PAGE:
Book Review: “Bound to Be Free,” by D.A. Horton

Bound to be Free

Bound to Be Free, by D.A. Horton, has a nice sermonic quality to it. The book is divided into two sections: Part 1: The Performance Trap, and Part 2, The Trap of God’s Grace. Part 1 deals with what Horton calls a “performance trap” in which the entrapped person falls into a “self-induced legalism” in seeking acceptance from God. (p. 2) Regarding this “performance trap,” Horton writes: “In the performance trap, we run ourselves ragged trying to find success all in the name of earning God’s love.” (p. 2) Horton relates his personal experiences in this “trap” and expounds on the dangers and consequences of it.

In Part 2, Horton shows the reader the way out of the performance trap through trust in God, reconciliation to God, understanding God’s love for all of His children, and partnership with brothers and sisters in Christ. Horton seems to write from personal experience, and the personal stories interwoven throughout the book are a nice addition to the points Horton makes.

At first glance, this reader thought Horton’s choice of the phrase “Trap of God’s Grace,” seemed a bit unusual—indeed, it seemed contrived or forced to be the counterbalance to Part 1 of the book. However, Horton does make sense of the phrase, stating that “Inside the trap of grace we’re protected by Christ because it was His performance that was accepted by God, not ours.” (p. 100)

At about 172 pages, Bound to Be Free is a relatively quick and effortless read. On a scale of 1 through 5, I’d give the book a 4.

***NOTE***In exchange for my review, Tyndale House Publishers provided me with a complimentary copy of the book. In no way was my receipt of the book contingent on a favorable review.


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Book Review: C.S. Lewis & Mere Christianity: The Crisis that Created a Classic

C.S. Lewis & Mere Christianity: The Crisis that Created a Classic, by Paul McCusker, is a fun read for fans of C.S. Lewis’s work. It is a relatively short book, and is written in a clear style that makes it easy to read.

The book provides the reader with some insights into C.S. Lewis’s life, and in particular, how World War II and its impact on Lewis’s life influenced and served as the catalyst for many of his writings. The focus of the book, of course, is that Mere Christianity was birthed out of the talks Lewis gave on the radio during that time, and the book does a nice job of showing how Lewis’s involvement with radio came to be and how the talks blossomed into Mere Christianity.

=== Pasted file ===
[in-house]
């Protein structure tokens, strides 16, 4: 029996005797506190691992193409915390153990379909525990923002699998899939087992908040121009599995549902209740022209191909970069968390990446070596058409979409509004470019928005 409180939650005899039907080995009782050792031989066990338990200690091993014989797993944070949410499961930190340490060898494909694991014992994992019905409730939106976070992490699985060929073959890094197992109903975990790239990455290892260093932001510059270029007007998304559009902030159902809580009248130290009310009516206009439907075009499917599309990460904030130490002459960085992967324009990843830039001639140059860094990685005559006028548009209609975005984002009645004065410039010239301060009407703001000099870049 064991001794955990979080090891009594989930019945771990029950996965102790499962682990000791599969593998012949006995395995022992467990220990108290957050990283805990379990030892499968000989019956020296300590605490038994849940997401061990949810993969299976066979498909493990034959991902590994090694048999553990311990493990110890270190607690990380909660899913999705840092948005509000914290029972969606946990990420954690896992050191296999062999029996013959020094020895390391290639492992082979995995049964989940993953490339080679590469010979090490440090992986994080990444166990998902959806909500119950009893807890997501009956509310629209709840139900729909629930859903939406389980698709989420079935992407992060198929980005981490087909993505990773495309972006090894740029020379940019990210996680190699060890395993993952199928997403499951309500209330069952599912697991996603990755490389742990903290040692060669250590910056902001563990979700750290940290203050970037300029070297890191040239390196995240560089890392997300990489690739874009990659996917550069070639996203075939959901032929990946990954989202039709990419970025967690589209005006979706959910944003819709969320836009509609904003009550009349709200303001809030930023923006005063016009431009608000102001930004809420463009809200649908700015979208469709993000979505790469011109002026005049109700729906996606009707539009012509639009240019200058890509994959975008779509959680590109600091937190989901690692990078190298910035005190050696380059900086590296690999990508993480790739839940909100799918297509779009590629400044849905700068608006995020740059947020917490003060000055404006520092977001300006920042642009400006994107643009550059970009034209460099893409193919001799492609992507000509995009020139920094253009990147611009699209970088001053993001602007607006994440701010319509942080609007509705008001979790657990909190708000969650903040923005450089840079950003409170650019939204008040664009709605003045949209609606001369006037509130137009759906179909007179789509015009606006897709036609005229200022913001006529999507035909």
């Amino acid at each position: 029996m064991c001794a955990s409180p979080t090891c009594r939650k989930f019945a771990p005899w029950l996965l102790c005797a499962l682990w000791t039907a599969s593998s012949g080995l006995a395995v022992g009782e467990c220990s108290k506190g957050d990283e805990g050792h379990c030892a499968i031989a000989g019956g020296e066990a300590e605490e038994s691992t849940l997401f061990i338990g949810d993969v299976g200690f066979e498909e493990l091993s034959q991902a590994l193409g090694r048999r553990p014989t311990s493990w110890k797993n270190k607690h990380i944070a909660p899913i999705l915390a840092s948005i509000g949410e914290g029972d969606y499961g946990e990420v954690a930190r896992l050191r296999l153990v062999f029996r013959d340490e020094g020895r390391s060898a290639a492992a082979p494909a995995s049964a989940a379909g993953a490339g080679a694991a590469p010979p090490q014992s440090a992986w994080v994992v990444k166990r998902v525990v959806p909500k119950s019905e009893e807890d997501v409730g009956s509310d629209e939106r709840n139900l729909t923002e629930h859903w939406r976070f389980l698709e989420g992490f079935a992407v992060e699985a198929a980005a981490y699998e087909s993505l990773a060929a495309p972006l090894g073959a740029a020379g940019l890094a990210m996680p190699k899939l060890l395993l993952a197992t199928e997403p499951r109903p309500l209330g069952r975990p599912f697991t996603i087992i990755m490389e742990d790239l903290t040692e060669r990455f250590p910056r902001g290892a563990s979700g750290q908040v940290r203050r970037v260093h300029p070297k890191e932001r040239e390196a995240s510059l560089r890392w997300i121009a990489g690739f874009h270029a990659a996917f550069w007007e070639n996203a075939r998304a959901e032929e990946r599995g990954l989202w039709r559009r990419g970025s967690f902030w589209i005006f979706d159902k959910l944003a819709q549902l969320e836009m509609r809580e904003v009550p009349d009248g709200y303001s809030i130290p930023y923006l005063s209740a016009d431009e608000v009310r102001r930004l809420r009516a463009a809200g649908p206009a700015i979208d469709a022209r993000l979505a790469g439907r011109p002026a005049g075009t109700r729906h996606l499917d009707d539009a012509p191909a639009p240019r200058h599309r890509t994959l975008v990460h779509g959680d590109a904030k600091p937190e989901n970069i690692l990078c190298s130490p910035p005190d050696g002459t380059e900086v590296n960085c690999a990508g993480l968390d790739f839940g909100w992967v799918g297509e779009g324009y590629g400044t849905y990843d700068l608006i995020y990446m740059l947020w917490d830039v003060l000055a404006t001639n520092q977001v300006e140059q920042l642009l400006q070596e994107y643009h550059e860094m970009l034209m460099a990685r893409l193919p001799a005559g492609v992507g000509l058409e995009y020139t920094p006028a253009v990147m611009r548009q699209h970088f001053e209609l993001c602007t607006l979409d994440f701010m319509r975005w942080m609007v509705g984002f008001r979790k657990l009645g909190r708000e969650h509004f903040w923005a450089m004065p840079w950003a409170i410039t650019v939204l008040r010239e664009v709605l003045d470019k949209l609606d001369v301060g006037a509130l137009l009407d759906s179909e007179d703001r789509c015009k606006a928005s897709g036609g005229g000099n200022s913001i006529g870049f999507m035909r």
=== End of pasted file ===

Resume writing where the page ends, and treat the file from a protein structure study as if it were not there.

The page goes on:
Although this book is not a true biography (it is part history, part biography), McCusker covers some of the important events that transpired in Lewis’s life, and the reader comes away from the book with a better understanding of C.S. Lewis. The people with whom Lewis lived and associated (Janie Moore, Warnie  his alcoholic brother, and of course, “The Inklings,” all make up parts of C.S. Lewis’s life and likely served as a catalyst for some of his writings.

McCusker also gives the reader some details about Lewis’s conversion to Christianity, which is, of course, the underlying theme running through most of Lewis’s writings.

Although the book focuses on the events that led to the publishing of Mere Christianity, attention is given to other well known books, including The Lion, the Witch, and the Wardrobe, as well as the science fiction trilogy consisting of Out of the Silent Planet, Perelandra, and That Hideous Strength.

Fans of C.S. Lewis will enjoy this book. As a fan myself, I give it 4 out of 5 stars.

***NOTE***In exchange for my review, Tyndale House Publishers provided me with a complimentary copy of the book. In no way was my receipt of the book contingent on a favorable review.


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Book Review: Little Book of Great Dates: 52 Creative Ideas to Make Your Marriage Fun (Focus on the Family Books)

If I could sum up in just one sentence what Little Book of Great Dates, by Dr. Greg and Erin Smalley, is like, it would be this:

It’s an “okay” book with some decent ideas that could help committed, married couples maintain and further develop a close relationship.

Of course, most of the ideas in the book are quite obvious. The purpose of the dates is to promote a better understanding of one’s spouse. Communication, transparency, willingness to try new things, and openness are crucial to the making of great dates that lead to a great relationship. There really isn’t anything new here.

However, the book isn’t very expensive, and the suggestions and advice are worth the price of admission. I don’t think all of the ideas for “great dates” will work for everyone (I thought some were corny) but there are plenty of ideas to choose from.